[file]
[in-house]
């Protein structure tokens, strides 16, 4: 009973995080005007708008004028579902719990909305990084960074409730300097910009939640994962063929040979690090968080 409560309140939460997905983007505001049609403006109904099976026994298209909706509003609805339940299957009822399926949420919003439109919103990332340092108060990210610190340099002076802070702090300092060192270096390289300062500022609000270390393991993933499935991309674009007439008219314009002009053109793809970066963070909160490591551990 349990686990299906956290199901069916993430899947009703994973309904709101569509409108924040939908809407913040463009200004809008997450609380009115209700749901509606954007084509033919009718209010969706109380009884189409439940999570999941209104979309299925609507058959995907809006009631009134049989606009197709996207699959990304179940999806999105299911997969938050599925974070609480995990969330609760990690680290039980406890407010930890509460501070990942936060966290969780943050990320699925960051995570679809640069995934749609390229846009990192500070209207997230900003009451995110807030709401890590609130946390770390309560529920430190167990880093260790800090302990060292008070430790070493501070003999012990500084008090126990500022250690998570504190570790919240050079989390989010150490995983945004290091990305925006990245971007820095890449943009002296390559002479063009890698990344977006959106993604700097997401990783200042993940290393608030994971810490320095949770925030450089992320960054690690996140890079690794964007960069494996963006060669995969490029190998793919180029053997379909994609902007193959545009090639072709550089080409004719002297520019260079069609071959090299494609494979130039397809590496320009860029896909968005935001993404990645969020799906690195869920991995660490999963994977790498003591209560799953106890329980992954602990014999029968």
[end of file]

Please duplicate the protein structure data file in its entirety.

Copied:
[in-house]
């Protein structure tokens, strides 16, 4: 009973995080005007708008004028579902719990909305990084960074409730300097910009939640994962063929040979690090968080 409560309140939460997905983007505001049609403006109904099976026994298209909706509003609805339940299957009822399926949420919003439109919103990332340092108060990210610190340099002076802070702090300092060192270096390289300062500022609000270390393991993933499935991309674009007439008219314009002009053109793809970066963070909160490591551990 349990686990299906956290199901069916993430899947009703994973309904709101569509409108924040939908809407913040463009200004809008997450609380009115209700749901509606954007084509033919009718209010969706109380009884189409439940999570999941209104979309299925609507058959995907809006009631009134049989606009197709996207699959990304179940999806999105299911997969938050599925974070609480995990969330609760990690680290039980406890407010930890509460501070990942936060966290969780943050990320699925960051995570679809640069995934749609390229846009990192500070209207997230900003009451995110807030709401890590609130946390770390309560529920430190167990880093260790800090302990060292008070430790070493501070003999012990500084008090126990500022250690998570504190570790919240050079989390989010150490995983945004290091990305925006990245971007820095890449943009002296390559002479063009890698990344977006959106993604700097997401990783200042993940290393608030994971810490320095949770925030450089992320960054690690996140890079690794964007960069494996963006060669995969490029190998793919180029053997379909994609902007193959545009090639072709550089080409004719002297520019260079069609071959090299494609494979130039397809590496320009860029896909968005935001993404990645969020799906690195869920991995660490999963994977790498003591209560799953106890329980992954602990014999029968």